The highest-ranking Chinese Communist Party members gathered in Beijing on October 18th for the twice-a-decade National Party Congress. The Party Congress lasted for a week and ended on the 24th, with party delegates appointing the general secretary and new members to political bodies including the Party Central Committee, Central Military Commission, Central Commission for Discipline Inspection, Politburo, and Politburo Standing Committee. Furthermore, the Party Congress set out new goals for the country and amended the party constitution. Xi Jingping’s rise to enormous power to an extent that is unprecedented since the death of China’s reform architect Deng Xiaoping caused the 19th Congress especially significant and conspicuous. While criticism mounts regarding Xi’s tightening grip on power and blurring of division between the Party and government, the Congress might give us a hint on whether Xi will further consolidate power as he promotes his loyalists to top decision-making organs and whether he will unravel Deng’s legacy. His address to the 19th Party Congress also determined China’s policy direction for the next five years.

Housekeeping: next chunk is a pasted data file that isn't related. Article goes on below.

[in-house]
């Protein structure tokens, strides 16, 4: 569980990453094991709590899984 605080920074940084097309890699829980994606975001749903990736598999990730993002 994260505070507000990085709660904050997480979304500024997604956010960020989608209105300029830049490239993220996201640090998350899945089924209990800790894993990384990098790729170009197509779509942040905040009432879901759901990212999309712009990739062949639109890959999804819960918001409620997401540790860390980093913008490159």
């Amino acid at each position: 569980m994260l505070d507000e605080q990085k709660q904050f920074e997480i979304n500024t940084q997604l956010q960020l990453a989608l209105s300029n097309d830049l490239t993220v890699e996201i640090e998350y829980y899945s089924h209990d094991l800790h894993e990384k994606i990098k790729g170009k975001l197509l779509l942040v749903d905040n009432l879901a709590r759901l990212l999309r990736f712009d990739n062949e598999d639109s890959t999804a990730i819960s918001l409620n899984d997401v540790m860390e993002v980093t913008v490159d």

In his three-and-a-half hour opening address to the party delegates, Xi announced that China has moved into a “new era.”  The nation has become stronger and richer, Xi said, and China now stood “tall and firm in the East.” By stating that China has attained great power status, Xi asserted that “it’s time for China to take center stage in the world.” The speech signaled that China would continue to import its global infrastructure spending in light of its ambitious Belt and Road Initiative. Though calling for development of a modernized, world-class military, Xi claimed that China would never seek global hegemony, nor would it contest the United States over North Korean issues. Xi’s language, however, clearly demonstrated that China will continue to be assertive, as it has been since the rise of Xi, in the future—a total abandonment of Deng Xiaoping’s Taoguang Yanghui strategy (keep a low profile and bide your time). Of course we would not be expecting a direct confrontation between the US and China, given their high level of interdependence in terms of economic activities. What we might expect is that China will continue to be assertive over its neighboring countries.